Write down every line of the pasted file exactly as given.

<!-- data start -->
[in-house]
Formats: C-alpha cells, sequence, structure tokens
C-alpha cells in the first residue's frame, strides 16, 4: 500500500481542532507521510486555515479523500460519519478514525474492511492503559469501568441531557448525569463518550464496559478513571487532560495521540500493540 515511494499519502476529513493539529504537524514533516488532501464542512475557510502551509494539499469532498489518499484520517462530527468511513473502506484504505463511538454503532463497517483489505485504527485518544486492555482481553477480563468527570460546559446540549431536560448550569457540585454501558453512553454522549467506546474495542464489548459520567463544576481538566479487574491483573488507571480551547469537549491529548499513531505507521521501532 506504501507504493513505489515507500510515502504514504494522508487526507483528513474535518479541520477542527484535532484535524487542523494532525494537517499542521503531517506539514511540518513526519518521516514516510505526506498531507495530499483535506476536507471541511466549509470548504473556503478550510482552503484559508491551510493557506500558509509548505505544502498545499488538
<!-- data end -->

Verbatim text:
[in-house]
Formats: C-alpha cells, sequence, structure tokens
C-alpha cells in the first residue's frame, strides 16, 4: 500500500481542532507521510486555515479523500460519519478514525474492511492503559469501568441531557448525569463518550464496559478513571487532560495521540500493540 515511494499519502476529513493539529504537524514533516488532501464542512475557510502551509494539499469532498489518499484520517462530527468511513473502506484504505463511538454503532463497517483489505485504527485518544486492555482481553477480563468527570460546559446540549431536560448550569457540585454501558453512553454522549467506546474495542464489548459520567463544576481538566479487574491483573488507571480551547469537549491529548499513531505507521521501532 506504501507504493513505489515507500510515502504514504494522508487526507483528513474535518479541520477542527484535532484535524487542523494532525494537517499542521503531517506539514511540518513526519518521516514516510505526506498531507495530499483535506476536507471541511466549509470548504473556503478550510482552503484559508491551510493557506500558509509548505505544502498545499488538